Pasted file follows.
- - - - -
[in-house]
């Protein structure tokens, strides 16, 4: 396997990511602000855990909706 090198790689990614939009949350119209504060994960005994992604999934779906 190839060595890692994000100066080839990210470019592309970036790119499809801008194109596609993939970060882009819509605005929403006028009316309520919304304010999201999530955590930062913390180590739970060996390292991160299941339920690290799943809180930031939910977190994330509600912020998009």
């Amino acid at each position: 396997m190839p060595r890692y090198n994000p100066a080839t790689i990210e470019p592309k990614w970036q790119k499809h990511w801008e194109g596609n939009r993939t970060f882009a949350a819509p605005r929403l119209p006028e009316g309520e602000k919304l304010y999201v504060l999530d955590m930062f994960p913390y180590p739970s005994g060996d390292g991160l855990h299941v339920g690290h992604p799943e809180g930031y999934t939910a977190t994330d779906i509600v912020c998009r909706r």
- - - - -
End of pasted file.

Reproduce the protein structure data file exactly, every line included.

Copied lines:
[in-house]
């Protein structure tokens, strides 16, 4: 396997990511602000855990909706 090198790689990614939009949350119209504060994960005994992604999934779906 190839060595890692994000100066080839990210470019592309970036790119499809801008194109596609993939970060882009819509605005929403006028009316309520919304304010999201999530955590930062913390180590739970060996390292991160299941339920690290799943809180930031939910977190994330509600912020998009």
């Amino acid at each position: 396997m190839p060595r890692y090198n994000p100066a080839t790689i990210e470019p592309k990614w970036q790119k499809h990511w801008e194109g596609n939009r993939t970060f882009a949350a819509p605005r929403l119209p006028e009316g309520e602000k919304l304010y999201v504060l999530d955590m930062f994960p913390y180590p739970s005994g060996d390292g991160l855990h299941v339920g690290h992604p799943e809180g930031y999934t939910a977190t994330d779906i509600v912020c998009r909706r």